Chief Minister Arvind Kejriwal inaugurated one of its kind, the first ‘smog tower’ in Delhi. It’s an experiential set-up to purify the air in a 1-km radius around the structure, at a rate of around 1,000 cubic metres of air per second, costing Rs 20 crore.
According to a senior official of the Delhi Pollution Control Committee (DPCC), the tower has been built behind the Shivaji Stadium Metro station in Connaught Place and is 24.2 metres in height.
However, technical advisors will conduct a pilot survey to know the tower’s efficiency and measure particulate air pollution reduction in urban areas through ‘air cleaning’. The technical advisors for the project, IIT Delhi and IIT Bombay, will conduct the two-year pilot study, reported The Indian Express.
Meanwhile, right after its inauguration, a round of criticism has come around from the experts. Though smog towers might be an immediate solution for pollution control, experts believe that there is no scientific evidence of its long term efficacy compared to its making cost, the Mint points out.
Santosh Harish, a fellow at the Centre for Policy Research, told PTI, “It will be really unfortunate if other cities decide to follow suit and set up these expensive, ineffective towers. They are an enormous distraction from what should be the governments’ focus: reducing emissions.”
Tanushree Ganguly, programme lead at the Delhi-based Council on Energy, Environment, and Water (CEEW), said. At the same time, smog towers could seem like an effective solution to air pollution; there is no scientific evidence even on the global scale to prove the same.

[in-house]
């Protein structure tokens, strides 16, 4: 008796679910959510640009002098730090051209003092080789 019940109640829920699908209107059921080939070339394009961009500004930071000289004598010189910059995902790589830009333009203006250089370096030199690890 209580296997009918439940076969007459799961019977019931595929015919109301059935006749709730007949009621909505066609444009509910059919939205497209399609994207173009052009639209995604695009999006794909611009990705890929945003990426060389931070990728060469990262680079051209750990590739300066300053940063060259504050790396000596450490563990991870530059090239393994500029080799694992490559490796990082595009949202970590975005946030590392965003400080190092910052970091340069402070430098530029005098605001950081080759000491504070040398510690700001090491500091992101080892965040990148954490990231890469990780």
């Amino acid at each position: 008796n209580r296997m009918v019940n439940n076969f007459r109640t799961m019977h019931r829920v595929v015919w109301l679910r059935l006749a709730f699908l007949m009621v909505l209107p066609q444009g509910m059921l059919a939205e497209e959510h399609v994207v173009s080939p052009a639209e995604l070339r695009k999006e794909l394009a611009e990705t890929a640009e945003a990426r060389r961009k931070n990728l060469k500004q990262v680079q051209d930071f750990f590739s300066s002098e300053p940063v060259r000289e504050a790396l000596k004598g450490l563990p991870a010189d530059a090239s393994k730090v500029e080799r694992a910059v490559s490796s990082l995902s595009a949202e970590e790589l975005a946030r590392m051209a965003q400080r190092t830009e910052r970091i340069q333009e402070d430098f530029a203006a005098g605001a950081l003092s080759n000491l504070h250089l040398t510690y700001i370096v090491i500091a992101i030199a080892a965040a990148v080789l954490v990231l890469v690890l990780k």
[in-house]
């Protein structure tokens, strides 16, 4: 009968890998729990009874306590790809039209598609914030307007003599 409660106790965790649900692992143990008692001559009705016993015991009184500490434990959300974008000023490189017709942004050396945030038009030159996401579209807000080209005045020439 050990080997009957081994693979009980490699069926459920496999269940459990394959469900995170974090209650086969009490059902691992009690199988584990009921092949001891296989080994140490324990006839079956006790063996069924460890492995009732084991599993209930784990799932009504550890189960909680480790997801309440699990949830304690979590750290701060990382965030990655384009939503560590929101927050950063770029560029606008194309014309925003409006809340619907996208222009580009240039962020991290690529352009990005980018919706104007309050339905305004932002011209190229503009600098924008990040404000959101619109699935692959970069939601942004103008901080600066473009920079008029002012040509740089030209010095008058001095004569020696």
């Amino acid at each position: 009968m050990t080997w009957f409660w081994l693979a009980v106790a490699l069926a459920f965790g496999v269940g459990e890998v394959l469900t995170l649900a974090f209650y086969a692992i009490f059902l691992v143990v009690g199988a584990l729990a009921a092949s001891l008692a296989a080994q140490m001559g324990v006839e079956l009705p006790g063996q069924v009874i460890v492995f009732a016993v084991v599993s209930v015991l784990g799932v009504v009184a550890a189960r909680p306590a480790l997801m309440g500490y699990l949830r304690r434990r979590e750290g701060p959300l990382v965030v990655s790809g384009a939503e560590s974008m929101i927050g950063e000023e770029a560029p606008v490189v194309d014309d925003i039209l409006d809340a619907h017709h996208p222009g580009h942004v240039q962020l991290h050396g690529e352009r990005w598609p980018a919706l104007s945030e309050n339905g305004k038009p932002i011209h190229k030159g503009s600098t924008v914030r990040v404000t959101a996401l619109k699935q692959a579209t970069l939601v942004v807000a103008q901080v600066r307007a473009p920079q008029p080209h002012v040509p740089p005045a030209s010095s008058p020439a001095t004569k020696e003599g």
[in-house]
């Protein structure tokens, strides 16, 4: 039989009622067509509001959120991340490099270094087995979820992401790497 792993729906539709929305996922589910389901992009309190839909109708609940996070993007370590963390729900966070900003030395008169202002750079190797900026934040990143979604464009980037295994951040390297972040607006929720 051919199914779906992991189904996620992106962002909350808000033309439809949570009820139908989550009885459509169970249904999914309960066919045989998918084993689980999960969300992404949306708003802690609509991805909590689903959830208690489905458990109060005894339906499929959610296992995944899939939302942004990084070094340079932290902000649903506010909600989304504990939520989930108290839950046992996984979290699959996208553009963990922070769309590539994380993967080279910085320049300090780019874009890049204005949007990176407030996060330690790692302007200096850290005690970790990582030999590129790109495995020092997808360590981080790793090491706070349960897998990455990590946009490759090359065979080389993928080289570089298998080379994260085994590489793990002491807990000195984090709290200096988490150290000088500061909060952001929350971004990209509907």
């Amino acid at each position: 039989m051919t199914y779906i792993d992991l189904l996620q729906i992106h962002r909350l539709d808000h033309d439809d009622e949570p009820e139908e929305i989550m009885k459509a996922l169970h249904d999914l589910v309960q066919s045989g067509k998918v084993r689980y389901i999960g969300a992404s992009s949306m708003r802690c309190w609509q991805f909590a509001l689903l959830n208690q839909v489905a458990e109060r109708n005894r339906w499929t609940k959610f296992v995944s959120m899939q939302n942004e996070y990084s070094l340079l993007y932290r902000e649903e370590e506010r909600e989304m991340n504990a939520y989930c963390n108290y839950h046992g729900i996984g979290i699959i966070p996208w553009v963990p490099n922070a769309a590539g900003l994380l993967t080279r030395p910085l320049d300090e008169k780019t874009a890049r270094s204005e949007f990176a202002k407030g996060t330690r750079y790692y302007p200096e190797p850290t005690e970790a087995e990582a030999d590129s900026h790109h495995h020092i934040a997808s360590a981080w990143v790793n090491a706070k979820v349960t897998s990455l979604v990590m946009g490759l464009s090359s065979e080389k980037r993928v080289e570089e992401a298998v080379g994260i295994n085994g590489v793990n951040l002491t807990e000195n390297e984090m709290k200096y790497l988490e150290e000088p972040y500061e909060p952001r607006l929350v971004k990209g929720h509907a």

Chief minister Kejriwal asserted that this first smog tower would be available as a pilot project. If the results are positive, he will install more smog towers in the national capital.
A 25-metre high smog tower will be functional in Anand Vihar by August 31.
Both the towers will consist of 1200 air filters. Air will be sucked in from the top of the tower, filtered, and released through the fans at the bottom, reports Mint.
Karthik Ganesan from the Council on Energy, Environment and Water told the AFP news agency, “Let’s just be clear that this is futile, an absolute waste.
Now that taxpayers’ money has been spent, let Delhi be the test case for all other Indian cities… to ensure no other city spends on such ideas which we can’t afford.”
In 2018, China also built a 60-metre high tower in Xian; however, the experiment has not spread to other cities yet.
Critics believe that spending on smog towers to clean the air would cost massive public money. Instead, it has been suggested that the money should be spent in knowing the sources of the smog, reported Aljazeera.